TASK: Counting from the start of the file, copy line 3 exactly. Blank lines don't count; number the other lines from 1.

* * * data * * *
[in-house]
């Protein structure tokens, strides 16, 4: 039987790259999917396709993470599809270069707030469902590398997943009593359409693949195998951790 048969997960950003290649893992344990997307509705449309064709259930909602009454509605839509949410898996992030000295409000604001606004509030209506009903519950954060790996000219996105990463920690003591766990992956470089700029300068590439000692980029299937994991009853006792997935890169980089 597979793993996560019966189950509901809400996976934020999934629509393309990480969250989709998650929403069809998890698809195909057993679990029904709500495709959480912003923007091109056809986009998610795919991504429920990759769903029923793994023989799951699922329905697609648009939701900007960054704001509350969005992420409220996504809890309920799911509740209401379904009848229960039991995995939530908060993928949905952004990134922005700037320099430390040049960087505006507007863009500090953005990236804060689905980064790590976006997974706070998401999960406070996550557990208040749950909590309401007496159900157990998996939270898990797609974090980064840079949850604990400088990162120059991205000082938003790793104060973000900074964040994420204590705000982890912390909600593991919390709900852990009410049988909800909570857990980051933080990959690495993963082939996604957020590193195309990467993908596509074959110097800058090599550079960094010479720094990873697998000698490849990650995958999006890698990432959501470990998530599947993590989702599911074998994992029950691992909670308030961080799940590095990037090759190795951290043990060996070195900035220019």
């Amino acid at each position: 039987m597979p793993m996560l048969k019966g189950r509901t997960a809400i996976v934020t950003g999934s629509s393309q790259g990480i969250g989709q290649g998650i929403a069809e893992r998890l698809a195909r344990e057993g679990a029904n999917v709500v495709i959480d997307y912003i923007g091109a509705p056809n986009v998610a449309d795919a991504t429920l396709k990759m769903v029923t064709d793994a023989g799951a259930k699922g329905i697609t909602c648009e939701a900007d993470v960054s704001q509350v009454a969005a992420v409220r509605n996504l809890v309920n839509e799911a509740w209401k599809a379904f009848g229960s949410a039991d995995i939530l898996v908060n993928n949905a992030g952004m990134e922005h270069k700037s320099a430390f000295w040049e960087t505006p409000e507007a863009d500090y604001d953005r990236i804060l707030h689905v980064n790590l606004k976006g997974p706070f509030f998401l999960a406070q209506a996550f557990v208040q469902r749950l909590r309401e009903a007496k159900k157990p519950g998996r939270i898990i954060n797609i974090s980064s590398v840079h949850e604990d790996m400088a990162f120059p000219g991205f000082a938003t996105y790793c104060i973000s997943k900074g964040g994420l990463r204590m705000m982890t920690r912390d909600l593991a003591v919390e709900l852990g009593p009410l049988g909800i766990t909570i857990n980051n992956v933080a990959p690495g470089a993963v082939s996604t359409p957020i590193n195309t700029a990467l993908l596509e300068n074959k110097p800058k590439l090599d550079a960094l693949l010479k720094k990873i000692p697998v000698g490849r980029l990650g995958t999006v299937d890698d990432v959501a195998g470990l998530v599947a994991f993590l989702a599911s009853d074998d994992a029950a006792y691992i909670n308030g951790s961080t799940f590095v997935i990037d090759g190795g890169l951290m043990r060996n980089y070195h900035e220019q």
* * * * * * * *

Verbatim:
């Amino acid at each position: 039987m597979p793993m996560l048969k019966g189950r509901t997960a809400i996976v934020t950003g999934s629509s393309q790259g990480i969250g989709q290649g998650i929403a069809e893992r998890l698809a195909r344990e057993g679990a029904n999917v709500v495709i959480d997307y912003i923007g091109a509705p056809n986009v998610a449309d795919a991504t429920l396709k990759m769903v029923t064709d793994a023989g799951a259930k699922g329905i697609t909602c648009e939701a900007d993470v960054s704001q509350v009454a969005a992420v409220r509605n996504l809890v309920n839509e799911a509740w209401k599809a379904f009848g229960s949410a039991d995995i939530l898996v908060n993928n949905a992030g952004m990134e922005h270069k700037s320099a430390f000295w040049e960087t505006p409000e507007a863009d500090y604001d953005r990236i804060l707030h689905v980064n790590l606004k976006g997974p706070f509030f998401l999960a406070q209506a996550f557990v208040q469902r749950l909590r309401e009903a007496k159900k157990p519950g998996r939270i898990i954060n797609i974090s980064s590398v840079h949850e604990d790996m400088a990162f120059p000219g991205f000082a938003t996105y790793c104060i973000s997943k900074g964040g994420l990463r204590m705000m982890t920690r912390d909600l593991a003591v919390e709900l852990g009593p009410l049988g909800i766990t909570i857990n980051n992956v933080a990959p690495g470089a993963v082939s996604t359409p957020i590193n195309t700029a990467l993908l596509e300068n074959k110097p800058k590439l090599d550079a960094l693949l010479k720094k990873i000692p697998v000698g490849r980029l990650g995958t999006v299937d890698d990432v959501a195998g470990l998530v599947a994991f993590l989702a599911s009853d074998d994992a029950a006792y691992i909670n308030g951790s961080t799940f590095v997935i990037d090759g190795g890169l951290m043990r060996n980089y070195h900035e220019q």